European Union flags.
(photo credit: REUTERS)
On July 26, the European Union Delegation to Israel posted a promotional video highlighting the importance of EU-Israel relations. The film is narrated by Avishai Ivry, an Israeli journalist identified with the Right. Ivry’s involvement drew criticism from across the political spectrum.
Complaints from the Right included, “How dare you promote those who try to meddle in our society?” – referring to the massive European government funding of political organizations operating in Israel. The Left asked, “How dare you oppose foreign funding and simultaneously work for the EU?” – again highlighting European funding of non-governmental organizations (NGOs), but this time condemning Ivry’s “hypocrisy” in disagreeing with the funding while also being paid to promote the EU.
The criticism, from both Left and Right, acutely reflects Israeli public discourse regarding the EU’s involvement in domestic affairs.
Beyond the partisan debate in Israel, the fringe anti-peace (and at times antisemetic) website Electronic Intifada discovered a number of Ivry’s past tweets against Palestinians.
Electronic Intifada demanded the EU remove the video, and indeed within 24 hours the film was removed. The EU’s stated reason – “We want no doubts that anything we do promotes the values the EU stands for.”
It thus appears that the EU is legitimately concerned when its public funds are distributed to individuals that contradict its values (or its image), so much so that it immediately acted on the demand made by the people who run a hate-filled website.
One might therefore imagine that if the EU was told that it was funding NGOs that contradict its values – such as groups that promote antisemitism – that they would immediately investigate and cease the funding.
To be sure, this phenomenon occurs. But the EU’s response has been quite different.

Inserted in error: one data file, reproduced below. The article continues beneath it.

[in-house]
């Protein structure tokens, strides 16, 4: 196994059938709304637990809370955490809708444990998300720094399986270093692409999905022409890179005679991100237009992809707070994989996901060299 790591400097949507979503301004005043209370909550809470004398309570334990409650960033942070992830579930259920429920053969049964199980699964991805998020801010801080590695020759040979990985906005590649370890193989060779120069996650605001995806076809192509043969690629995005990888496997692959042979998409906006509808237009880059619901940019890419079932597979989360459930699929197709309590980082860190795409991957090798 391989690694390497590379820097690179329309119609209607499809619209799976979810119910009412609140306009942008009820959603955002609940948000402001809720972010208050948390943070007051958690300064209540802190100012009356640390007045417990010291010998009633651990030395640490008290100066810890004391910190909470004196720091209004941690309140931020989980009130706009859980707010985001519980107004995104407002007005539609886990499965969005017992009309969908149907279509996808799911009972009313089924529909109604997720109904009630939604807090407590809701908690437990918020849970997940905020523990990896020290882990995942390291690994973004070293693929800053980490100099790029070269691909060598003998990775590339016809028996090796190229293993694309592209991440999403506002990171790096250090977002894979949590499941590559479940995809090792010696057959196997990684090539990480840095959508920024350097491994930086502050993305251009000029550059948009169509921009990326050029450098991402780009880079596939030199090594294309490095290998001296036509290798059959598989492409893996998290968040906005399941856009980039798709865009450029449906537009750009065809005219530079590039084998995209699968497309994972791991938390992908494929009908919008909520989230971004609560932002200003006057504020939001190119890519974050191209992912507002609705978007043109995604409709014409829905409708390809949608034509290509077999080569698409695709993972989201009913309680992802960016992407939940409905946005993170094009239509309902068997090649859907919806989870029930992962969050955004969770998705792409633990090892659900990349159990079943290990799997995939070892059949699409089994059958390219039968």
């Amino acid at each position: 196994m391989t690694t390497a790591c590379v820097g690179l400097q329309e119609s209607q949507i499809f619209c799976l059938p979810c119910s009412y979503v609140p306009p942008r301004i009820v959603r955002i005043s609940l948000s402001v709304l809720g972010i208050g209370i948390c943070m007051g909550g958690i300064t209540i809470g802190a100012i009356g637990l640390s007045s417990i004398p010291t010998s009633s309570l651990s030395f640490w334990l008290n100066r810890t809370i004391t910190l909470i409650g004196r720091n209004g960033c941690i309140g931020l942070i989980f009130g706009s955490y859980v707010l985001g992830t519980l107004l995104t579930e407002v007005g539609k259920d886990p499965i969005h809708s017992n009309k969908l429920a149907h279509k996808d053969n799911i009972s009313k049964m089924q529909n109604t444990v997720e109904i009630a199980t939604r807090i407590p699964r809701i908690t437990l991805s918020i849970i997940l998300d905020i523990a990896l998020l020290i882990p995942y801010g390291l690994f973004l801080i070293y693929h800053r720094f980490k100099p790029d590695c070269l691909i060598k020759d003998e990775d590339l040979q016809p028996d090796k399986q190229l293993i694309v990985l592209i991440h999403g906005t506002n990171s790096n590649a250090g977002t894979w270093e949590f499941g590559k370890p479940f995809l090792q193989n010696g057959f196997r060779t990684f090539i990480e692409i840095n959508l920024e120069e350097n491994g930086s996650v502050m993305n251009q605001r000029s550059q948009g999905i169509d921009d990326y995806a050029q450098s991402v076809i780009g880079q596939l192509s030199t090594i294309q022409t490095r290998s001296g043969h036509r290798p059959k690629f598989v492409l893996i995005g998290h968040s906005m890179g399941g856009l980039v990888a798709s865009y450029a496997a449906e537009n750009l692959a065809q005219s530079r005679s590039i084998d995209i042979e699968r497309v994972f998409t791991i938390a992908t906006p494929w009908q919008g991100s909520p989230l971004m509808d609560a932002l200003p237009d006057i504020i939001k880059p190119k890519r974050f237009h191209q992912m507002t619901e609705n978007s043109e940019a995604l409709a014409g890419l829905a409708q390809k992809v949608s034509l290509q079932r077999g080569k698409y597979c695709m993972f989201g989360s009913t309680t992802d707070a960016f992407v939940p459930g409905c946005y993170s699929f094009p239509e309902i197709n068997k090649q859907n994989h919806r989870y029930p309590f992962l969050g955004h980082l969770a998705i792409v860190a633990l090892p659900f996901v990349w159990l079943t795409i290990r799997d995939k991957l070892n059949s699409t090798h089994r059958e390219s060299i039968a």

On August 4, Israel’s Channel 2 News exposed Palestinian Ma’an TV Network’s post of a music video and article titled “Song in Hebrew in Defense of Al Aqsa Mosque.” The video shows footage of terrorist attacks committed against Israelis, accompanied by a Hebrew song with the lyrics “I will clean my country of every Jew / I will strive for it with all my being.” The article also reports that the video “promises to clean Palestine of Jews, and protests against Israeli security measures.”
NGO Monitor research shows that Ma’an is currently the recipient of a €427,200 three-year grant (2016-2019) from the EU’s Peacebuilding Initiative for a project entitled “Media for Change: Leveraging Media Initiatives to Promote Participatory Engagement in the Peace Process.” This funding is provided regardless of the actions of members of the European Parliament, who on three occasions alerted the European Commission to Ma’an’s glorification of terrorism and Holocaust denial.
In addition to Ma’an, NGO Monitor research also notes that numerous EU-funded NGOs have alleged ties to the Popular Front for the Liberation of Palestine (PFLP) terrorist organization, and dozens of EU-funded NGOs promote boycott campaigns against Israel – two blatant examples of EU-funded organizations acting in opposition to official EU policy.
And unlike their response to Electronic Intifada, when alerted to this misuse of its funds in most cases the EU avoids the immorality and simply replies that they fund “projects” and not “global funding to NGOs.” As if money is not fungible, and as if EU funding is not taken as a stamp of approval.
Electronic Intifada’s complaint, campaign and the EU delegation’s response, based on a tweet made by the narrator of an EU promotional film, will probably lead to an investigation in Brussels, while EU money distributed to anti-peace NGOs will continue to be ignored.
Unless the EU addresses its clear double standards, no video will be able to honestly speak to Israeli society, regardless of the narrator.
If the EU is serious about only promoting “the values the EU stands for,” then the millions of taxpayer euros flowing to anti-Israel and antisemitic campaigns must finally come to an end.
The author is a senior researcher at NGO Monitor, a Jerusalem-based research institute.
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